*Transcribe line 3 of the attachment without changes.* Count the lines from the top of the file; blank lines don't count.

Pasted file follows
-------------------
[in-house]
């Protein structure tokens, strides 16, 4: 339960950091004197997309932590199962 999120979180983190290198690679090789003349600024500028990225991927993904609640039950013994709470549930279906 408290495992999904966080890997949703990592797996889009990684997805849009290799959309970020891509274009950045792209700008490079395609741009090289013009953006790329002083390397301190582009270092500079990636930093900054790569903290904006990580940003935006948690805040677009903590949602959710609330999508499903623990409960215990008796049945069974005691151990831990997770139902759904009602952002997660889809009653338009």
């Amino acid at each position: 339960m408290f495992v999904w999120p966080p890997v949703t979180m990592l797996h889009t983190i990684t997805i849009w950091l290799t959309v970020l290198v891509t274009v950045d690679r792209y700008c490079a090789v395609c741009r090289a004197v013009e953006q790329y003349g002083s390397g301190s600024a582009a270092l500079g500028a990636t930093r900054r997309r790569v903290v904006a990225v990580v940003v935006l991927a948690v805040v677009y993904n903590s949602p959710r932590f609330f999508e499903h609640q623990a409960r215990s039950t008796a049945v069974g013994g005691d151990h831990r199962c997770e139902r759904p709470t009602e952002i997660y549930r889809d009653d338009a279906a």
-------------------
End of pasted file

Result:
């Amino acid at each position: 339960m408290f495992v999904w999120p966080p890997v949703t979180m990592l797996h889009t983190i990684t997805i849009w950091l290799t959309v970020l290198v891509t274009v950045d690679r792209y700008c490079a090789v395609c741009r090289a004197v013009e953006q790329y003349g002083s390397g301190s600024a582009a270092l500079g500028a990636t930093r900054r997309r790569v903290v904006a990225v990580v940003v935006l991927a948690v805040v677009y993904n903590s949602p959710r932590f609330f999508e499903h609640q623990a409960r215990s039950t008796a049945v069974g013994g005691d151990h831990r199962c997770e139902r759904p709470t009602e952002i997660y549930r889809d009653d338009a279906a």